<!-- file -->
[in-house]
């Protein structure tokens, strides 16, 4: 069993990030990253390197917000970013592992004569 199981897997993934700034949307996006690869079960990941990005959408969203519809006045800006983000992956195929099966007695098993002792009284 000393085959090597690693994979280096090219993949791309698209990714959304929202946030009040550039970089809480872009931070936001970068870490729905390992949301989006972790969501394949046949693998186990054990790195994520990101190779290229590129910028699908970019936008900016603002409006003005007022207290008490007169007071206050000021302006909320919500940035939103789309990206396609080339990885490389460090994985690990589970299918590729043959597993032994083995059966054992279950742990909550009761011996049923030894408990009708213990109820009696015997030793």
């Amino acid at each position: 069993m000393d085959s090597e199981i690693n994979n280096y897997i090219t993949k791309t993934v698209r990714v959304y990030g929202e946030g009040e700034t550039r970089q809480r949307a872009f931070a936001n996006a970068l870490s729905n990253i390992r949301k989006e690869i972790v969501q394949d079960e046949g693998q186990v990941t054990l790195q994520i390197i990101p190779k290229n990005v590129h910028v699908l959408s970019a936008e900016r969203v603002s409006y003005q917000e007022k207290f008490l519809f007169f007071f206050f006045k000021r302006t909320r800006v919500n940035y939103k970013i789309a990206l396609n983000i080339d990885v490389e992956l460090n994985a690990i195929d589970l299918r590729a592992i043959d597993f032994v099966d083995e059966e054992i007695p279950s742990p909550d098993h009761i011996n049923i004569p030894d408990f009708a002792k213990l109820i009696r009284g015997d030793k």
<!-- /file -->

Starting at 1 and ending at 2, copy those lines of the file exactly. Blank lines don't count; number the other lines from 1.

[in-house]
């Protein structure tokens, strides 16, 4: 069993990030990253390197917000970013592992004569 199981897997993934700034949307996006690869079960990941990005959408969203519809006045800006983000992956195929099966007695098993002792009284 000393085959090597690693994979280096090219993949791309698209990714959304929202946030009040550039970089809480872009931070936001970068870490729905390992949301989006972790969501394949046949693998186990054990790195994520990101190779290229590129910028699908970019936008900016603002409006003005007022207290008490007169007071206050000021302006909320919500940035939103789309990206396609080339990885490389460090994985690990589970299918590729043959597993032994083995059966054992279950742990909550009761011996049923030894408990009708213990109820009696015997030793």